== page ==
• Stand up straight with your shoulders over your hips, palms facing forward.
  • With a soft bend in your knees, hinge from your hips and pelvis to fold forward, bringing your torso toward your legs.
  • Cross your forearms to hold the opposite elbows.
  • Allow your head to hang heavy and upper body to give in to gravity.
  • With each exhalation of your breath, relax deeper.
  • Hold for five or more deep breaths.

Easy Seated Twist

yogaPhotography by Chad Holder
Why: Rotating the spine in a different axis than it normally rests in helps counteract the impact of hours of sitting. This pose is especially ideal for cyclists who are often bent over handlebars.


  • Sit in a comfortable cross-legged position, keeping your upper body tall while lifting your core up and out of the pelvis.
  • Place your left hand on your right thigh.
  • Reach your right arm forward with palm up. Inhale and rotate to the right, moving from your midback. Keep the arm parallel to your shoulder.
  • On the exhale, drop your shoulder blade and tuck your left lower ribs to rotate further; place your hand just outside the hip.
  • Hold for five deep breaths.
  • Release the pose, and change your cross-legged position so your other leg is in front; repeat on the other side.

Child’s Pose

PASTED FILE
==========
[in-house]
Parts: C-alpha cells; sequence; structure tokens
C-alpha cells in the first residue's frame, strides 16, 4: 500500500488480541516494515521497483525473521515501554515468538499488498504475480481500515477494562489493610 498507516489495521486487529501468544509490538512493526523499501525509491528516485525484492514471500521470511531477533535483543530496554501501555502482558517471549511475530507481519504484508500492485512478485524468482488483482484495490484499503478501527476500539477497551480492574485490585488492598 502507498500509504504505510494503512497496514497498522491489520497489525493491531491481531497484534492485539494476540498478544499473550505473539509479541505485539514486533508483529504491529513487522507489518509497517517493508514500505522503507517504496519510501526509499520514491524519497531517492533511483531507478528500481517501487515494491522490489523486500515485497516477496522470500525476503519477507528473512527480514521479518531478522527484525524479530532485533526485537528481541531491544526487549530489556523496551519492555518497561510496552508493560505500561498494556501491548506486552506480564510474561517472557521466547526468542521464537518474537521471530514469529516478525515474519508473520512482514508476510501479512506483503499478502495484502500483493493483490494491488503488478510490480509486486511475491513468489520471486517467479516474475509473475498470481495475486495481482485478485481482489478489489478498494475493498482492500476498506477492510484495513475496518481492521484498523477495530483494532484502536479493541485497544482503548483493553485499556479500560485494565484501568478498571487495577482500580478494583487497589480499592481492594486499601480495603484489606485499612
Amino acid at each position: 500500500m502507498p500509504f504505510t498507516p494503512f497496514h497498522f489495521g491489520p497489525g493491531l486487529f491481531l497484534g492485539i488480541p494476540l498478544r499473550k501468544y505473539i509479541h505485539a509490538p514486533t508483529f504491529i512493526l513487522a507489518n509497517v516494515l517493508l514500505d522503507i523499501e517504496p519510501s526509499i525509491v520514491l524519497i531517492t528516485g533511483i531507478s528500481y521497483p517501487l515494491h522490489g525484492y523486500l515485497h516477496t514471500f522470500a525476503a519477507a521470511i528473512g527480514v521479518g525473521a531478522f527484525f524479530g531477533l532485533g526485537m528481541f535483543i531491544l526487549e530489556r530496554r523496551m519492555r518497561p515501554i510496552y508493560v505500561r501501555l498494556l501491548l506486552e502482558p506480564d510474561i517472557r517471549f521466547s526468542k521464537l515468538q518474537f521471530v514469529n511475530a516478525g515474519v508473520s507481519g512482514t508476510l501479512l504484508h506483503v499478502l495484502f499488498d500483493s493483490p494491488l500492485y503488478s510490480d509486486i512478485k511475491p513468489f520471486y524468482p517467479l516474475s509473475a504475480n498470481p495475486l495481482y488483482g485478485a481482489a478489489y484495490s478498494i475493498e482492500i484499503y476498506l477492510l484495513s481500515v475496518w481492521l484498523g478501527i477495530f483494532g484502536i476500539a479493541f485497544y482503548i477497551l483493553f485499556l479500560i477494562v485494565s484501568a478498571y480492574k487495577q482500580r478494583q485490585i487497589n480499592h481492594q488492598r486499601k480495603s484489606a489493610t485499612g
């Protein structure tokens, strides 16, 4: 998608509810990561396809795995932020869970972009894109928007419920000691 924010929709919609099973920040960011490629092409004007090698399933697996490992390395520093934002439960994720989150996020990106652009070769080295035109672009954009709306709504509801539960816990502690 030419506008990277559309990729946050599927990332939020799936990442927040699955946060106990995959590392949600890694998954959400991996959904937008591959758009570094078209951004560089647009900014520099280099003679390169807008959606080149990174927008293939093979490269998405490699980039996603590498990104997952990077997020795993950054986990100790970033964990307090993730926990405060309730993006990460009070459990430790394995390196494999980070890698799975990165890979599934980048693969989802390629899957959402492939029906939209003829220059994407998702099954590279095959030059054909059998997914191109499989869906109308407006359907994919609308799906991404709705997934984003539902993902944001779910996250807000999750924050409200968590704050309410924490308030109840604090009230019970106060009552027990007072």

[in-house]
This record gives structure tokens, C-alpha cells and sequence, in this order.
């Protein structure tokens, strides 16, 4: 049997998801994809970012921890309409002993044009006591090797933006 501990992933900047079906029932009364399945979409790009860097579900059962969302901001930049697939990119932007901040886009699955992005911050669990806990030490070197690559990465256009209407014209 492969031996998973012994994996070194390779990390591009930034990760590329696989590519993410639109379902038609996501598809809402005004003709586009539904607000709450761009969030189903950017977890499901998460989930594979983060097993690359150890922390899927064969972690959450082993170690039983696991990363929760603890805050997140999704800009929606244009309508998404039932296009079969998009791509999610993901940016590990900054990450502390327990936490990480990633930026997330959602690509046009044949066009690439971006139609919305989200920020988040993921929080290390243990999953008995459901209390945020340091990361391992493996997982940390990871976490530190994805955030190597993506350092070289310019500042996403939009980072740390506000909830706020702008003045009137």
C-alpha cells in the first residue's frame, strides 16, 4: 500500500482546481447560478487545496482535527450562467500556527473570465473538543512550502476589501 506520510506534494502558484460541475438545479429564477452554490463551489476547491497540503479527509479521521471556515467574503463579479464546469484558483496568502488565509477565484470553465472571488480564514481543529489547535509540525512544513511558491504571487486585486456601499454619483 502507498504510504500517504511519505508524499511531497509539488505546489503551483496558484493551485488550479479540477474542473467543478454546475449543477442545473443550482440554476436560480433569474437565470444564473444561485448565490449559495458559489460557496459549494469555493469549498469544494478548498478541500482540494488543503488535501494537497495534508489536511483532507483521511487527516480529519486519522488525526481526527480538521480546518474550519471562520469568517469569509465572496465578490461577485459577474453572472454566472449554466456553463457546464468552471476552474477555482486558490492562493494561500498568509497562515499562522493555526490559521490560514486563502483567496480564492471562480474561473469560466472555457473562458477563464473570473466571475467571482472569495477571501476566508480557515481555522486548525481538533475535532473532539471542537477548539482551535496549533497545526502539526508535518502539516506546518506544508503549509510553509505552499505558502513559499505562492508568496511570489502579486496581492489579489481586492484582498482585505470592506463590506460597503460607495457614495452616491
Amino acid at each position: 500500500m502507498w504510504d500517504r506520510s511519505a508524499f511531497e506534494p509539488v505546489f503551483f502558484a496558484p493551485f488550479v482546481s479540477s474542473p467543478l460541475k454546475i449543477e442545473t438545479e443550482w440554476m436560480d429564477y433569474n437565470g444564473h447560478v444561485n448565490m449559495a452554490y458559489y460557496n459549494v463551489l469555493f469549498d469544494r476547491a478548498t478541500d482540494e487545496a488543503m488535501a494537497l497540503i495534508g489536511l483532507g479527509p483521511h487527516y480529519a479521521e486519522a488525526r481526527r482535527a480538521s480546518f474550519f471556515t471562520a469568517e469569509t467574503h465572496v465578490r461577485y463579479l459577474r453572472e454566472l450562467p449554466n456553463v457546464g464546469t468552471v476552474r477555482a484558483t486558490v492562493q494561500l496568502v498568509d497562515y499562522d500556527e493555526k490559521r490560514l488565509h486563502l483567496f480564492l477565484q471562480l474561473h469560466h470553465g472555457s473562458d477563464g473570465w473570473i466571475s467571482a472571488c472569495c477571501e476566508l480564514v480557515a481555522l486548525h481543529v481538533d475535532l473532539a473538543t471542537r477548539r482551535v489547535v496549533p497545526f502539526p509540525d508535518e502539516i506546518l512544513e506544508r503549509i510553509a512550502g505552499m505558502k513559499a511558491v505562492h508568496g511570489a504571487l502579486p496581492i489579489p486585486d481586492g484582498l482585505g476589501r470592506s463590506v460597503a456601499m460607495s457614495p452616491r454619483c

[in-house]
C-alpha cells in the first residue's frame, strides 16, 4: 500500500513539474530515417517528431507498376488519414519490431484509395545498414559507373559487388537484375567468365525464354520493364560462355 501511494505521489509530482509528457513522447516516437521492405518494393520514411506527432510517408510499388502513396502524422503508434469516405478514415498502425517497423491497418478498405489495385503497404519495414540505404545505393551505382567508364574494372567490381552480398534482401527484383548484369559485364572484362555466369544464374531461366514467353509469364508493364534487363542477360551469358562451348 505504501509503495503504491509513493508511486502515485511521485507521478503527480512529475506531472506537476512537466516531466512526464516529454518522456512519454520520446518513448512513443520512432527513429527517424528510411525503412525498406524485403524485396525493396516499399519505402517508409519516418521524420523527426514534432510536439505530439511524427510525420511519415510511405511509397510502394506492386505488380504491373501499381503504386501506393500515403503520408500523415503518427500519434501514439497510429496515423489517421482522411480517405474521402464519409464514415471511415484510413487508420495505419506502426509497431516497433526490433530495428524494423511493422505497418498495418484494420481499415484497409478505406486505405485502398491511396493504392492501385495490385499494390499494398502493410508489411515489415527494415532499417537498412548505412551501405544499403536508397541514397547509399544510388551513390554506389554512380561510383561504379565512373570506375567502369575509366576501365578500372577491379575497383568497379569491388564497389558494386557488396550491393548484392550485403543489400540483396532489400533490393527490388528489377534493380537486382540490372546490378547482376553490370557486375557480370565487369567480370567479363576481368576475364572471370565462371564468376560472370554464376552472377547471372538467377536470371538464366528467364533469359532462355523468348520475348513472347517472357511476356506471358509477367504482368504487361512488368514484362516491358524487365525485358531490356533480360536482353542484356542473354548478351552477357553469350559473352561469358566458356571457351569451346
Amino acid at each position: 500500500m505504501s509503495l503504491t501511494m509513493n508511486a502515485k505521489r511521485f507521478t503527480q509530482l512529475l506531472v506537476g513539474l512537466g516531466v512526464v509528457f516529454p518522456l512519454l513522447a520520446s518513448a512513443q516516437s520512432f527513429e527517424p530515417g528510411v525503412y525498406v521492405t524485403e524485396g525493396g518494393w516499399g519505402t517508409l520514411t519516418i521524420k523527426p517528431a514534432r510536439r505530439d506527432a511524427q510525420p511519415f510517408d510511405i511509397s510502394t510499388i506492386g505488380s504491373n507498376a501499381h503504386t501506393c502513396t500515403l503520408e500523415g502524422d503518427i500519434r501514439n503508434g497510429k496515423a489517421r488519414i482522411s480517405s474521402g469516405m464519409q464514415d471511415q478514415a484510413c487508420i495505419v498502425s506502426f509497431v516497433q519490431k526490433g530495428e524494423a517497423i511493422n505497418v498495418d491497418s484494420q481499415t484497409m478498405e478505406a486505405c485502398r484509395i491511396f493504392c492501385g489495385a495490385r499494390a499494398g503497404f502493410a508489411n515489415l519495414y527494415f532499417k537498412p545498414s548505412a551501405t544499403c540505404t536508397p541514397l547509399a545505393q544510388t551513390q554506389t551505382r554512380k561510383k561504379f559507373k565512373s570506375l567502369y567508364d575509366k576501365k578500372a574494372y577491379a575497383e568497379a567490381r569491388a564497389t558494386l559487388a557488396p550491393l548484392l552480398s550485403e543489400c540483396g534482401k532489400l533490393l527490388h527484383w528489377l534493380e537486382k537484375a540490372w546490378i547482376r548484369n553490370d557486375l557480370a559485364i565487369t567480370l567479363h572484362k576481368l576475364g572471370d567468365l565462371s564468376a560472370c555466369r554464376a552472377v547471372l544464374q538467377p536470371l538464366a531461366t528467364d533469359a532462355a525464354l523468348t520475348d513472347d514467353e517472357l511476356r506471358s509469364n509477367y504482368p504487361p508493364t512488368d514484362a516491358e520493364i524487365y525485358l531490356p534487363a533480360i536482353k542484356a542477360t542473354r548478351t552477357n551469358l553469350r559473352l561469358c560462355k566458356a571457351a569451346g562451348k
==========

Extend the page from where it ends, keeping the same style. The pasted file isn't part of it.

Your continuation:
yogaPhotography by Chad Holder
Why: Child’s Pose opens up the shoulders and back while the reaching portion opens up the side body. Try this pose after workouts that include core strengthening.


  • From all fours, with toes together and knees slightly apart, lower your hips toward your heels and drop your forehead toward the floor.
  • Reach your arms forward in line with your shoulders. If you experience pain, back off your reach until you are comfortable.
  • Walk both hands 8 to 12 inches to the right while keeping your hips back toward the heels and your head centered.
  • Move the hands back to the center and hold for five or more deep breaths, then repeat on the other side.

Supine Bent-Knee Twist

supine bent knee twist

Why: There’s a reason this is often the last pose before final relaxation in many yoga classes. The twisting motion wrings out any remaining tension in the body, whether in the chest or the glutes. This is an excellent pose to do before bedtime.


  • Lying on your back, hug both knees to your chest, giving them a squeeze that stretches the lower back.
  • Keeping your left knee at your chest, extend your right leg back to the ground.